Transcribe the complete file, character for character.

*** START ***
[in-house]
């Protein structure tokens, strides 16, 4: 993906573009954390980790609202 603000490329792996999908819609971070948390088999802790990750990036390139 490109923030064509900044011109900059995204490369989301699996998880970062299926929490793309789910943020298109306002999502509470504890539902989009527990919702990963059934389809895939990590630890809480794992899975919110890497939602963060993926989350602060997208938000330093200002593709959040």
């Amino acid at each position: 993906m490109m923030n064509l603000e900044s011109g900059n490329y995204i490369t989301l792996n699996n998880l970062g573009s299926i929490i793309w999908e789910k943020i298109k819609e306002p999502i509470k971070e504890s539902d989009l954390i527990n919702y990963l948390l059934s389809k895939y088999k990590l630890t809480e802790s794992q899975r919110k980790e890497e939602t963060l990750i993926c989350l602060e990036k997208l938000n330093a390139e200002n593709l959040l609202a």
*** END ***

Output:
[in-house]
């Protein structure tokens, strides 16, 4: 993906573009954390980790609202 603000490329792996999908819609971070948390088999802790990750990036390139 490109923030064509900044011109900059995204490369989301699996998880970062299926929490793309789910943020298109306002999502509470504890539902989009527990919702990963059934389809895939990590630890809480794992899975919110890497939602963060993926989350602060997208938000330093200002593709959040």
């Amino acid at each position: 993906m490109m923030n064509l603000e900044s011109g900059n490329y995204i490369t989301l792996n699996n998880l970062g573009s299926i929490i793309w999908e789910k943020i298109k819609e306002p999502i509470k971070e504890s539902d989009l954390i527990n919702y990963l948390l059934s389809k895939y088999k990590l630890t809480e802790s794992q899975r919110k980790e890497e939602t963060l990750i993926c989350l602060e990036k997208l938000n330093a390139e200002n593709l959040l609202a």